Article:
While I’m gradually figuring my way through my twenties as though I’m Alice from Lewis Carroll’s timeless tale, Alice in Wonderland, I can’t help but learn things about myself. Like the fact that I only have fun on vacation, for instance. This is true, it seems. And it’s always the same. I work hard. Period. So it’s no surprise I crave vacations as much as I do. It’s no surprise that all my thoughts are directed toward the next country I want to explore.
I can’t deny that there’s something magical about being on vacation. Something miraculous happens to me when I’m learning other languages and dipping my toes into the Mediterranean. When I’m on vacation I let my hair down, as the expression goes. When I’m in a foreign element I converse with the locals and I stay out late and I try food that I probably wouldn’t be caught dead eating in Los Angeles and there’s not an ounce of guilt that comes with it. So… why is it so difficult for me to enjoy myself in Los Angeles?
Tonight I went on a mission. Tonight I let my hair down. I and a few friends went to the Los Angeles Art Walk where I viewed the newest works by Bohemian painters and up and coming musicians.
I apparently missed that it was, in fact, a walk, so my three and a half inch high heels were a big mistake. Having broken-in these particular pair of leather shoes walking down the Avenue des Champs in Paris, they were more comfortable then one would think. I kept the European tradition and smoked a few cigarettes as I strolled down the crowded streets while viewing glow in the dark exhibits of Mexican artist Frida Kahlo, nude women and skull heads.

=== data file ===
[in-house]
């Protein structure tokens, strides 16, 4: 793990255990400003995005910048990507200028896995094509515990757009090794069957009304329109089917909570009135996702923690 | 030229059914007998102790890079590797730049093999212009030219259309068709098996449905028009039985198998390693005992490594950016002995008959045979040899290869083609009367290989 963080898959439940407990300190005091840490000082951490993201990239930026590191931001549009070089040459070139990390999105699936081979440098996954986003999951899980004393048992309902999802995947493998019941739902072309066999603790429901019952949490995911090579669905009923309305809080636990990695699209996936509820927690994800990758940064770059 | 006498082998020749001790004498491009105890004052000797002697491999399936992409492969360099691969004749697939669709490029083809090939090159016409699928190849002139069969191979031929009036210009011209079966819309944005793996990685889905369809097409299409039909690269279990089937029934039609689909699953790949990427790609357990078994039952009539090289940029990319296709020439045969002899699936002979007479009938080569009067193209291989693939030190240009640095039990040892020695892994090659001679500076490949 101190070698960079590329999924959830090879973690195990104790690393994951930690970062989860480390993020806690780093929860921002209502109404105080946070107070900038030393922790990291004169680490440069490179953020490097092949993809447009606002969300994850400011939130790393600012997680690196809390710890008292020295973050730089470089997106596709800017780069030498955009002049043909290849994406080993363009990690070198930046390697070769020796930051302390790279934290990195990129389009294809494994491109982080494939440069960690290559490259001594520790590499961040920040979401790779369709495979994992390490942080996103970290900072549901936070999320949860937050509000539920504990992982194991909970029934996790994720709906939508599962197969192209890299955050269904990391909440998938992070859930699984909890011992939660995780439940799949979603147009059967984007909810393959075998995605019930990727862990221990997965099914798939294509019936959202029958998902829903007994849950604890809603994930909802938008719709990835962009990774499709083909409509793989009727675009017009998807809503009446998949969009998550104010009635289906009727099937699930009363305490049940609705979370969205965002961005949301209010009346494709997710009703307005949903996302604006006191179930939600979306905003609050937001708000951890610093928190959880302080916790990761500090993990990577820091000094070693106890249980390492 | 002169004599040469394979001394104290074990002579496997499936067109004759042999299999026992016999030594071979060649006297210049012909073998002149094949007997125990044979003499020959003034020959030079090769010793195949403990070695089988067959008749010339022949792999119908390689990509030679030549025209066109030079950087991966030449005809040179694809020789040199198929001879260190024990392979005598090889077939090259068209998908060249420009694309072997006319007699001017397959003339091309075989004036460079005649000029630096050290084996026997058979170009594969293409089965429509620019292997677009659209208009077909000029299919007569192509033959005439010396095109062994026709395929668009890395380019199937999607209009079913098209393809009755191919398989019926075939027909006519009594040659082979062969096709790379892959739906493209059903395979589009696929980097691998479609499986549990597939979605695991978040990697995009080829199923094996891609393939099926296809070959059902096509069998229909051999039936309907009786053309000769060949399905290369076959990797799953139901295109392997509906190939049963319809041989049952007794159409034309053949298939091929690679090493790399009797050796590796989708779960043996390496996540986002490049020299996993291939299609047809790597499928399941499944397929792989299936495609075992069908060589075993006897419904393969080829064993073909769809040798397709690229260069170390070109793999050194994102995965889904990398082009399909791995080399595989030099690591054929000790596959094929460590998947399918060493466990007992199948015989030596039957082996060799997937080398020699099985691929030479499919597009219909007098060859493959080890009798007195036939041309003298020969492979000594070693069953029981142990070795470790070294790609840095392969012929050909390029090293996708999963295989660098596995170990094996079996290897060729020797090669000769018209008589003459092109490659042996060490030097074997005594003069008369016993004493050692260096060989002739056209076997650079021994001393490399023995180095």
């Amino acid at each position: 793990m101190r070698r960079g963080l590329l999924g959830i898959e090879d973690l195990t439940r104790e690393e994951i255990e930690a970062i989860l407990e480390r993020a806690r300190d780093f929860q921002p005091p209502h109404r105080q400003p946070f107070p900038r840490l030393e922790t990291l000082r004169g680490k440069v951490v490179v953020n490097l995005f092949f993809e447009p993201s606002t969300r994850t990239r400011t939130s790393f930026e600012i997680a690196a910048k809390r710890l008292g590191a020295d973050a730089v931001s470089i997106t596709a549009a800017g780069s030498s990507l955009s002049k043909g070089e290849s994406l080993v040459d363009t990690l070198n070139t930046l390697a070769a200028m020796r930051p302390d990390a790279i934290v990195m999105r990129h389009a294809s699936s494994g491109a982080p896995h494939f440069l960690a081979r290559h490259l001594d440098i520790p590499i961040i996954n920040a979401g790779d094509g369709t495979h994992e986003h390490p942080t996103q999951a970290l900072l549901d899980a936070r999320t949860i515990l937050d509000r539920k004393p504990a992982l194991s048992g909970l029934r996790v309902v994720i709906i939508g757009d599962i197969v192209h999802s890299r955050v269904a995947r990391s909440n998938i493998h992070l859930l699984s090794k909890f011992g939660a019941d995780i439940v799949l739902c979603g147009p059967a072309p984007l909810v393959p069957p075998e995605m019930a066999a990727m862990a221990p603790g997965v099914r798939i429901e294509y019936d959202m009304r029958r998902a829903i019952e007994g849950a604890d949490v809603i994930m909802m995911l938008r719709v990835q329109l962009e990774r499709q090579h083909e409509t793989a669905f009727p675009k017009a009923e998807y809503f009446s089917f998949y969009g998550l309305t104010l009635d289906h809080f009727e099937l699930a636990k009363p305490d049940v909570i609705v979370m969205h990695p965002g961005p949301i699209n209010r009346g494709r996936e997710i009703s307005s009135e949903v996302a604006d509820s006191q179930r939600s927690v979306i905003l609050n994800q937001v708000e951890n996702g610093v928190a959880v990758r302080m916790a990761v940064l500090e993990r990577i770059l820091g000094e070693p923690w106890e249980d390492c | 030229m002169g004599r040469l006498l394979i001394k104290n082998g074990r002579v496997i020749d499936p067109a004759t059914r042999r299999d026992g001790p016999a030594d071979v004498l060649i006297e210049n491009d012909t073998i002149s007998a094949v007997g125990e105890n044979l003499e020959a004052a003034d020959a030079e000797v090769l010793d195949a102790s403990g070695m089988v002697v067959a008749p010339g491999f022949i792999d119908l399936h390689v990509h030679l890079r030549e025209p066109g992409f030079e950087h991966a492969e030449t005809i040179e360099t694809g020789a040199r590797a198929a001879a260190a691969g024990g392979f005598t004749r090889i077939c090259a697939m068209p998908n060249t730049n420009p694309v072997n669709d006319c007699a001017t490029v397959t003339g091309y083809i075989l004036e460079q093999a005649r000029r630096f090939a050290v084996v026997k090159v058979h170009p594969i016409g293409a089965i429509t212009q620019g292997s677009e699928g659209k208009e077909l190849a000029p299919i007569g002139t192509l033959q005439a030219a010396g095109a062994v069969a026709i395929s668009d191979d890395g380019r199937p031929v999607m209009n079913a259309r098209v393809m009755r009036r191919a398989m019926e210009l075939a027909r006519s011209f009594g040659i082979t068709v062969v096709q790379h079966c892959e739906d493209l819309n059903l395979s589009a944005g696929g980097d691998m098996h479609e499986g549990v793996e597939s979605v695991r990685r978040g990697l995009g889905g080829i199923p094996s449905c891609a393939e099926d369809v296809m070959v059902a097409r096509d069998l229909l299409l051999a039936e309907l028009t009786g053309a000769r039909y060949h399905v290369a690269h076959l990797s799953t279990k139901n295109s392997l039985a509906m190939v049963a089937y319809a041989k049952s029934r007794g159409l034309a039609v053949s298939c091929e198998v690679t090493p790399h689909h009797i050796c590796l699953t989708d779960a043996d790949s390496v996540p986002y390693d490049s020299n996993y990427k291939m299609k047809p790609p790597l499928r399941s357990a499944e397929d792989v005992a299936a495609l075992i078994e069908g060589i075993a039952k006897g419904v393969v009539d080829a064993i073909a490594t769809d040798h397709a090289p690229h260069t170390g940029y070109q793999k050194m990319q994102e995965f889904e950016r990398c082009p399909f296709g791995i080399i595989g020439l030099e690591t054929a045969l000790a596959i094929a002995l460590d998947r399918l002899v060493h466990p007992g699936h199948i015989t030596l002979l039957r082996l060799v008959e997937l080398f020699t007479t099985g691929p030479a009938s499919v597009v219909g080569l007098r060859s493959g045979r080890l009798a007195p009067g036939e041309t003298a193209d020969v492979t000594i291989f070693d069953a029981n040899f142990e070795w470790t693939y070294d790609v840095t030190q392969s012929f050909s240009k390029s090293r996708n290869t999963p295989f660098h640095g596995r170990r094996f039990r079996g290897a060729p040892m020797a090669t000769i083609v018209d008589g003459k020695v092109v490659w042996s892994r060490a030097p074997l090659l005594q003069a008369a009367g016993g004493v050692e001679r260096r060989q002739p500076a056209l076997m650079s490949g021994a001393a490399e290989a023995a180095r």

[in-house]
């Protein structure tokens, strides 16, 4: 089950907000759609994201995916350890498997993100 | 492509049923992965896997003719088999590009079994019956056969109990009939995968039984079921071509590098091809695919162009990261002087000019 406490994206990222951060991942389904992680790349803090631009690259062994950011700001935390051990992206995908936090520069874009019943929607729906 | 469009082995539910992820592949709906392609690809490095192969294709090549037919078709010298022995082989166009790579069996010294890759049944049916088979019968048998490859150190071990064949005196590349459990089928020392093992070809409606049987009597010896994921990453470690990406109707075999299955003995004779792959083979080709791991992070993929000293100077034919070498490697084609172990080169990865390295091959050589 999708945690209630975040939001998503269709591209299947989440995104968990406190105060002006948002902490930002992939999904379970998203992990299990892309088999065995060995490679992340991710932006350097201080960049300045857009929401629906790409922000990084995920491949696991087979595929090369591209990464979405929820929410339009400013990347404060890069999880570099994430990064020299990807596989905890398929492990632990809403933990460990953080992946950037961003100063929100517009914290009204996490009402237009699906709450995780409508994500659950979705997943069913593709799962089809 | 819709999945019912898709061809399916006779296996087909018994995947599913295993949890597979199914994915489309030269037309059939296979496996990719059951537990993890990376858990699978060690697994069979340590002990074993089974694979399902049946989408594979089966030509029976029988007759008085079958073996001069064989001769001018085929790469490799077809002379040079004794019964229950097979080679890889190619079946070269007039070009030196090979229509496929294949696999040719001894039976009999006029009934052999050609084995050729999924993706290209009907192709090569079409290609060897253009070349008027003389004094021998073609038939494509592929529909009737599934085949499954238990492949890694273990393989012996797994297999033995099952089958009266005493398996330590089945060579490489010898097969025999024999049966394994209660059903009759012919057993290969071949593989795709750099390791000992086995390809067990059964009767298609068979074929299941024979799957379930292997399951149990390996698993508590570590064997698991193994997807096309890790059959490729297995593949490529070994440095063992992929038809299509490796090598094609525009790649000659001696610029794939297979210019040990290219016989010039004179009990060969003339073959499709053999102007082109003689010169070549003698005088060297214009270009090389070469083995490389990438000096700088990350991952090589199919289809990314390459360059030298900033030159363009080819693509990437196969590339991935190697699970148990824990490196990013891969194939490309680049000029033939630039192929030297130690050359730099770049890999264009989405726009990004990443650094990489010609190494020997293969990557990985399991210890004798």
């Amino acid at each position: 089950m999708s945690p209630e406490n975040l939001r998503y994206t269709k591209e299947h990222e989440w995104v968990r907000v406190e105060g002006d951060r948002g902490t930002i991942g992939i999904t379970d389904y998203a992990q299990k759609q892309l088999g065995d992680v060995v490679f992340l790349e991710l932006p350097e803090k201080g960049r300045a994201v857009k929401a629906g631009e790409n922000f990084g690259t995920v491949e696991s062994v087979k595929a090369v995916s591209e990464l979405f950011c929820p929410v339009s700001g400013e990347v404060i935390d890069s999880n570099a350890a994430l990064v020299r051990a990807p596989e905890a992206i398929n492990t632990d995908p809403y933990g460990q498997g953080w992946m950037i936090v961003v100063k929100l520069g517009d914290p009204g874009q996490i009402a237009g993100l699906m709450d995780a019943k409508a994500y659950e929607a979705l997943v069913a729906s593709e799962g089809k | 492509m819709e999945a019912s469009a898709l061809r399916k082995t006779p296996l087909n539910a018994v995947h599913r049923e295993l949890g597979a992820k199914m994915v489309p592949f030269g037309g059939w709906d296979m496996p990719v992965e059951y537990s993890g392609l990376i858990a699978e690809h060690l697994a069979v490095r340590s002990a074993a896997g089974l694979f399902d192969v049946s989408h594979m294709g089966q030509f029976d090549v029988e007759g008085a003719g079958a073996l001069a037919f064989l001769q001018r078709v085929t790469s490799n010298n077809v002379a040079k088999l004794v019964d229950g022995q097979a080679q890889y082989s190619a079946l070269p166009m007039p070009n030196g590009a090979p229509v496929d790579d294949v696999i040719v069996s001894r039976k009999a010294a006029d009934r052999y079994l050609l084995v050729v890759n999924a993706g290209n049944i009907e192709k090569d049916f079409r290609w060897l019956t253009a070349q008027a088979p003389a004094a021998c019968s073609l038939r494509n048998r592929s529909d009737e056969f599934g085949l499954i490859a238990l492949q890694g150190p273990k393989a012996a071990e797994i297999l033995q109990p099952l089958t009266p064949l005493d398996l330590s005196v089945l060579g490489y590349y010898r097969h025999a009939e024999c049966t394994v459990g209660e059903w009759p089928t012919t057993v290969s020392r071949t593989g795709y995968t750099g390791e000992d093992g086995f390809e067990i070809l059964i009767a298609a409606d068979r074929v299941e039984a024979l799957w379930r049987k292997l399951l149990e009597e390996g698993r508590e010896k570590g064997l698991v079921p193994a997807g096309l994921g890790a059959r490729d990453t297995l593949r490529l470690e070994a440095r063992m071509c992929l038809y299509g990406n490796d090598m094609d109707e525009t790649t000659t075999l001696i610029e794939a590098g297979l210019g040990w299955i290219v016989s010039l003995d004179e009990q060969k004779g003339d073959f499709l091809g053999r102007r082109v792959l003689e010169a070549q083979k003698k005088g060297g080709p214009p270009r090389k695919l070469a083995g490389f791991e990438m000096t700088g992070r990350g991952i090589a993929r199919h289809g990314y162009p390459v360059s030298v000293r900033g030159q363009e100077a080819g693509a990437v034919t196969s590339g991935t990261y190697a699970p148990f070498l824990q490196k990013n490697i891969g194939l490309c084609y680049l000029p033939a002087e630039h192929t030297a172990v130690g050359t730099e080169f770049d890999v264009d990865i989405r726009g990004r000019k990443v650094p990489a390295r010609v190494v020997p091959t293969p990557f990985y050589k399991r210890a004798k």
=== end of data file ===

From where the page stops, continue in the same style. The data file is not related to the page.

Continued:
After all the hustle and bustle of downtown Los Angeles we ended up at DuPar’s diner in the valley. We ordered banana bread, coffee and a split pea soup that was oddly yellow instead of green.
I took a look at my friends across the table. Anna with her mermaid hair and gentle long fingers, giggling and elegantly nibbling on her banana bread. Scotty devouring a cheeseburger in his rugged leather coat. And I sat cross legged, really taking in the moment.
“Life is what you make of it,” my Scottish friend says as he sips his freshly poured coffee. I just love his accent. He continues.
“Really, it doesn’t matter what country you’re in or what you do for a living.”
“So what’s it about then?” I ask.
He takes another generous sip and smirks.
“It’s about being with the people you love.”
There you have it. So maybe I struggle to let my hair down in Los Angeles, or maybe I prefer who I am when I travel. One thing is for sure — I really have some special friends.